There are a variety of whale species thriving in Antarctica.
These marine mammals are diverse in terms of both their size and hunting methods.
While there are more species than just those mentioned below, these are some of the more common whales found in arctic waters.
The Orca (killer whales)
Orcas, or killer whale, as they are commonly known, are readily identifiable by their unique black and white markings.
They are among the most well-known of the dolphin species (yes, killer whales are dolphins), due in large part to their notoriety in captivity.
Highly intelligent, these toothed whales occupy every sea on earth with the majority of the population in the Antarctic.
Those rows of sharp teeth allow Orcas to be the apex predator in the Antarctic, thus earning the name “killer” whales.
Orcas live in social groups, also known as pods.
Their hunting requires group co-operation and they regularly communicate by sound.
These sounds are specific to each pod and serve as each groups own “dialect.”
With a short dive time of less than thirty minutes they spend as much time near the surface as they do under water.
The Blue Whale
Blue Whales are known for being the largest creatures on the planet.
Full grown blue whales can weigh up to 180 tons and grow to be over 100 ft. long.
A lifespan of 70 – 90 plus years also makes them one of the oldest living species on the planet.
Thought to be blue because of their appearance from above the water, they are actually grayish blue and identifiable by their long scooped mouth and sheer size.
Blue whales are separated into two subspecies, one of which inhabits the Antarctic region.
Furthermore, these species are separated by the northern and southern hemispheres and do not interbreed.
Antarctic Blue Whales spend the bulk of their time-consuming massive amounts of food during feeding season.
They are known as “baleen” whales because their mouths are filled with coarse bristles for feeding, as opposed to having teeth.
During the mating season they migrate to more forgiving waters to mate and birth their calves.
The Sperm Whale
Only the males of the Sperm Whale species inhabit the Antarctic waters, while the females and children tend to stay closer to warmer climate waters.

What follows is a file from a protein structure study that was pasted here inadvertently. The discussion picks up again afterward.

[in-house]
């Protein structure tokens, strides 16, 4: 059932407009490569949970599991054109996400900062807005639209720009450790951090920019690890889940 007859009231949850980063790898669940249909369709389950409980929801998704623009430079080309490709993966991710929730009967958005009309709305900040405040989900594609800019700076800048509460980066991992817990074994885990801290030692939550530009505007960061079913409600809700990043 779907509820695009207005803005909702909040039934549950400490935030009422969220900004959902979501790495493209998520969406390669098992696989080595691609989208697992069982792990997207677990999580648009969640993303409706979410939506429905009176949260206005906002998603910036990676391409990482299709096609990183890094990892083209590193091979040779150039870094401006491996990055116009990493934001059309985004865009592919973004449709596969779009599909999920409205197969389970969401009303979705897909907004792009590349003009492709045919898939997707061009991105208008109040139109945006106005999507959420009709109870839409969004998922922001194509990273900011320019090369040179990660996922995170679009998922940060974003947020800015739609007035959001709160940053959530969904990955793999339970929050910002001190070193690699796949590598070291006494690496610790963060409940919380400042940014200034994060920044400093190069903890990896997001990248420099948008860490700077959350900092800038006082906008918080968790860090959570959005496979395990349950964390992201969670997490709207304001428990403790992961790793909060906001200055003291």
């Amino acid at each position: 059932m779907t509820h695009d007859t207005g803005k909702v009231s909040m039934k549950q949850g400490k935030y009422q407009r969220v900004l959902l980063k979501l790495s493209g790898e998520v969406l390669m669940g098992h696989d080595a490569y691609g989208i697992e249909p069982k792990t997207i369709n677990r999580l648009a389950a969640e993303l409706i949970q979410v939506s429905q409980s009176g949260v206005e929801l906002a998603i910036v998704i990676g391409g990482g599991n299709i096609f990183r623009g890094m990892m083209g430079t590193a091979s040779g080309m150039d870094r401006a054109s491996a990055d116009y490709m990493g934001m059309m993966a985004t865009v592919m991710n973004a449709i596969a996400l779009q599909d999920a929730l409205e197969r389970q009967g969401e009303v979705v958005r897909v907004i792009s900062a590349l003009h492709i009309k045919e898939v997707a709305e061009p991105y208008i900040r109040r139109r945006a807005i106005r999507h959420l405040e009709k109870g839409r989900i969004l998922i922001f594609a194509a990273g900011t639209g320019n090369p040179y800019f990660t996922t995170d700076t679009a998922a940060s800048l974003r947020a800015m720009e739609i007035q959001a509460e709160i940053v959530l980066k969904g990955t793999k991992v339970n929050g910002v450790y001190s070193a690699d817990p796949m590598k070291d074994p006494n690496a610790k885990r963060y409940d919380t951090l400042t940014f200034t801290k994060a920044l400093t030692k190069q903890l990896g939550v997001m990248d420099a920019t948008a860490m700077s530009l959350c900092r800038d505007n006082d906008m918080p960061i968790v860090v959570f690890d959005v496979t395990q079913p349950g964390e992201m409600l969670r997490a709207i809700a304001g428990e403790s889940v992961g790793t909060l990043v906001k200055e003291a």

It is recognizable by its large, bulbous head, which can make up a third of its entire body size.
A toothed whale, it only has teeth on the bottom half of its jaw.
Tiny undeveloped teeth occupy the top half.
Still, the Sperm Whale is an efficient hunter of squid and octopus.
It is also known for being one of the deepest diving whales, capable of reaching depths of up to 7,000 ft. for up to ninety minutes.
This ability is very useful since squid frequently populate at such depths.
The size of the head is thought to be used for diving, threat display and even ramming objects, including rival sperm whales.
The Right Whale
Right whale populations are divided into distinct Northern and Southern populations.
It is the Northern right whale that inhabits the arctic waters.
They are so named because whalers labeled these creatures the “right” whales to catch, being blessed with plentiful amounts of blubber, oil and whalebone.
These attributes made them very attractive to whalers and their populations were nearly decimated during the early whaling days.
Like the Killer whale, their short dive time means they are frequently near the surface.
One of the most identifying marks of this species is the large, rounded head, often called a “bonnet,” and large callous-like adhesion’s that lay home to barnacles and several parasites.
These callosities, as they are called, are often so unique that individual whales can be recognized by their markings.
The Humpback Whale
humpback whale derive their name from the way they arch their backs before diving.
These large, slow swimming creatures are easily identifiable by their large flippers and tendency to breach up out of the water.
Various bumps and ridges along the skin also separate this species from Right Whales and Sperm Whales in appearance.
Although, Humpbacks are particularly prone to barnacles, the same as Right whales.
Humpback feeding behavior is also unique among the larger whale species.
They may use their flippers or tail fluke to strike at groups of prey.
Or, working in tandem with other Humpbacks, they will herd prey by a process known as “bubble netting.”
In this process, a few whales will swim underneath the prey in upward spirals while blowing bubbles.
This drives the fish toward the surface allowing other whales to swim up through the circle, getting large mouthfuls of food at once.
The Humpback is also known for its highly complex whale songs.